One of the most relaxing and rewarding summer mountain experiences is taking a hike. Whether you are looking for a multi-hour trek or an unhurried wander in the woods our trails offer a mountain adventure for you and your troop. Hiking trails are located at different elevations on the mountain with trailheads at the summit, in the village and the Base Lodge.
Our lower mountain trails are located on lands owned by the resort, however the largest share of the mountain is part of the Flathead National Forest. All of our trails take you through forests consisting of Douglas fir, western larch, spruce, and fir trees as well as a variety of wildflowers. In late summer, plentiful huckleberries grow on the mountainsides and make for a delicious snack during your hike.
Danny On Trail
Our most popular hiking trail is the Danny On Memorial Hiking Trail. The core of this trail extends 3.8 miles from the village to the summit. Some hikers choose to hike in one direction, and use a Scenic Lift ride for the other. Along the trail and at the summit, hikers enjoy vistas of the Flathead Valley below them and long-distance views of Glacier National Park the Canadian Rockies and the Bob Marshall, Great Bear, Scapegoat, and Cabinet wilderness areas. The view from the top is 360 degrees of alpine splendor.
The Danny On Trail was dedicated as a memorial to Danny On, a Forest Service silviculturist (forest ecologist) and renowned nature photographer, conservationist and avid skier on The Big Mountain. Danny generously gave his time to teach novices about nature, photography, skiing and forestry. Danny died at the age of 55 in a skiing accident on The Big Mountain.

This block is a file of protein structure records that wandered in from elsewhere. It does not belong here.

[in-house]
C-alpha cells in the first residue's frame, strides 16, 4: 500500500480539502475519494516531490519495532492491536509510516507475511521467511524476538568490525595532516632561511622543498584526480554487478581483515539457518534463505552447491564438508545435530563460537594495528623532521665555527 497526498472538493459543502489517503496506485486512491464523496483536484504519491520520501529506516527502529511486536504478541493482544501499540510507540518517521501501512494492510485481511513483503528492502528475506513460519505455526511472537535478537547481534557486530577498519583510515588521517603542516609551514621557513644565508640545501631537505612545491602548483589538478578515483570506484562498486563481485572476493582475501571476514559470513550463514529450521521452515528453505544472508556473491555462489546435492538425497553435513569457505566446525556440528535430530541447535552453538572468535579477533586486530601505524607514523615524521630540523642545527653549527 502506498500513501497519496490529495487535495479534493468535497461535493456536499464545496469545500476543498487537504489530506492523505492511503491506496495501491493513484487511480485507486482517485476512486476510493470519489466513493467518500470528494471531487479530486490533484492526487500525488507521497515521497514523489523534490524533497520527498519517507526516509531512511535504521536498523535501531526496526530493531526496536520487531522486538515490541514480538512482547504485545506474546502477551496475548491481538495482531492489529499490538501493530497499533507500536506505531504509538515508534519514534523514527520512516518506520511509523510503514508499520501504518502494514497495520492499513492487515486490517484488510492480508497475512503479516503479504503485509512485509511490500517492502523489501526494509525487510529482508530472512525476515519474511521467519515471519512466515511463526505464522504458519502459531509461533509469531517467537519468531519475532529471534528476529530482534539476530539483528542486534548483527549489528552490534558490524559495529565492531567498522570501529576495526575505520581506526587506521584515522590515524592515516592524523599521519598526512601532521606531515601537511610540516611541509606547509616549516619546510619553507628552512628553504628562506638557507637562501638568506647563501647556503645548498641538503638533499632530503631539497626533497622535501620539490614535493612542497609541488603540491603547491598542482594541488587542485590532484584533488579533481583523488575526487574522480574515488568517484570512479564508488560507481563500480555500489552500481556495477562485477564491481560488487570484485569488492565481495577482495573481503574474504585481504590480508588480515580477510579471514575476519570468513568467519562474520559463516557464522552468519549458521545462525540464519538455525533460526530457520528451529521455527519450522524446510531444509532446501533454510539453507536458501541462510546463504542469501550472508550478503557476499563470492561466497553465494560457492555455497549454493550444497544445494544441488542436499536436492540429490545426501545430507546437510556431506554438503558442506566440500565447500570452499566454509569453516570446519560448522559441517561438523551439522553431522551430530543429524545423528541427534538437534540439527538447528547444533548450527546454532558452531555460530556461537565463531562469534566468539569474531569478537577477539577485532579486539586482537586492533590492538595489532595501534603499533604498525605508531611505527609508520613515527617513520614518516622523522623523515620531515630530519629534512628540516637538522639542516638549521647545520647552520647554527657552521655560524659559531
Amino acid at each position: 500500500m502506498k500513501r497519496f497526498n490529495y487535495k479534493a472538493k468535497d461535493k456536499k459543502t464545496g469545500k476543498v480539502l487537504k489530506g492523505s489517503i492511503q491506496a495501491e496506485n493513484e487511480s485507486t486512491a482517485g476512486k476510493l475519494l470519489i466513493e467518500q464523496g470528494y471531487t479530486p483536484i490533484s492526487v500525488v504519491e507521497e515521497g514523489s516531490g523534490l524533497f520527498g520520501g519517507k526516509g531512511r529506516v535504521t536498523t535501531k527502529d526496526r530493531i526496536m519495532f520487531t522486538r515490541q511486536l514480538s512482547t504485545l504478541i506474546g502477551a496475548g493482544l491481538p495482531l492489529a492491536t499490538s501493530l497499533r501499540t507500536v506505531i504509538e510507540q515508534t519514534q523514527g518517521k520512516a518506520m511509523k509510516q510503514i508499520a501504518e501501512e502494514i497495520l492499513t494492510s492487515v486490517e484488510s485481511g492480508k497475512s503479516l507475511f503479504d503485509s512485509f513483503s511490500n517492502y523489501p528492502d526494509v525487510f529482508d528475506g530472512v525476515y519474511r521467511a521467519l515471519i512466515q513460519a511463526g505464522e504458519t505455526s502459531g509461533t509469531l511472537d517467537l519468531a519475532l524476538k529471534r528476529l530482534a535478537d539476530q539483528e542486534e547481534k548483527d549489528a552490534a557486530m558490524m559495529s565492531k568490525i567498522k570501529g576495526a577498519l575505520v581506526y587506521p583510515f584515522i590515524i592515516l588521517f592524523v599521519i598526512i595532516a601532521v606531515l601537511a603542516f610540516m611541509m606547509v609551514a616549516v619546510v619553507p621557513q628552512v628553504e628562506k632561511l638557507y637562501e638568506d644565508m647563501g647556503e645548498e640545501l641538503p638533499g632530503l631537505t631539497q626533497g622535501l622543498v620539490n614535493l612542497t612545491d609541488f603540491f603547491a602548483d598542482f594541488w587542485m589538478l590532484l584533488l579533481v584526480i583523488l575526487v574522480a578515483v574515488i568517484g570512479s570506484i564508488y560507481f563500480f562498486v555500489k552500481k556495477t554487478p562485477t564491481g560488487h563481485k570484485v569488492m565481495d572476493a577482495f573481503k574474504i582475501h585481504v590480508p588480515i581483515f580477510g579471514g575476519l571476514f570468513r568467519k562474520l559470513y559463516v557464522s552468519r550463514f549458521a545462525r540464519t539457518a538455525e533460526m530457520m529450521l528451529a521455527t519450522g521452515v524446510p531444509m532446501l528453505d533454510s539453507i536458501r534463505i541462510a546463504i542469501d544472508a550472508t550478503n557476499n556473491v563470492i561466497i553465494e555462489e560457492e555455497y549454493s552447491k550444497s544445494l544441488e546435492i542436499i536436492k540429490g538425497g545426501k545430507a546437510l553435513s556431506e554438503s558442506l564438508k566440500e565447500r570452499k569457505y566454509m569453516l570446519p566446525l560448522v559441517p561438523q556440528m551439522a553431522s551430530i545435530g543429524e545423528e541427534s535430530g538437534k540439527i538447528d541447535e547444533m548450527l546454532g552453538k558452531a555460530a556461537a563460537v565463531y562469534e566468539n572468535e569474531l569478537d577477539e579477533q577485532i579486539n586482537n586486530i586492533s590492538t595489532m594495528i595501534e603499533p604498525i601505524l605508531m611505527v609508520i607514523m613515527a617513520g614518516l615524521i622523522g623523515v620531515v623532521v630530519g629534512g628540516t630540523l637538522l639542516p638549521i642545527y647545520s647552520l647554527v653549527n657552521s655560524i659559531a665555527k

There are two other trails connected to the Danny On near the top of Big Mountain’s summit the East Rim trail and Flower Point Trail. Due to its length and elevation gain, the Danny On is considered a difficult trail. Our other trails, ranging from easy to moderate, are located around the lower mountain around the Upper Village and below the Base Lodge.
It is important to know that all hiking trails except the Danny On, East Rim and Flower Point are “multi-use” meaning that mountain bikers also are allowed to use them. While hikers do have the right-of-way, it is often easier for the hiker to stop and give way to a mountain biker. Be aware that you may encounter mountain bikers at any time on multi-use trails, please be considerate and remember to share the trail.
These hiking trail classifications are based on the time for an average hiker to complete the trail.
Easy – 15 to 45 minutes
Arnica Ridge .6 mile – A family-friendly hike from the Base Lodge to Jumping Rainbow Pond that meanders through the woods and features early season berry picking. Also connects to Gopher.
Speedwagon .6 miles – This trail connects the Base Lodge to the West Village and several lodging properties. Connects to Elk’s Club.
Crosstown Traffic /Slow Ride 1.1 miles – These two trails run parallel across the lower mountain connecting on their eastern edge. Crosstown begins/ends at the Upper Village trailhead and Slow Ride begins/ends in the Lift Plaza.
Moderate – 45 minutes to 2 hours
Gopher 2.7 miles – This double track road below the Base Lodge winds through the woods and around Stoltze’s Knob ending at Jumping Rainbow Pond. Also connects to the Bob Cedar trail.
Microclimate .4 mile – A singletrack trail “shortcut” on Gopher.
Bob Cedar 2 miles – This trail begins at Jumping Rainbow Pond and connects to the Gopher Trail. It is a double track with beautiful views, creek crossings and cedar trees.
Elks Club 3.4 miles – Up-and-back hike through the woods above the West Village into the Elk Highlands subdivision.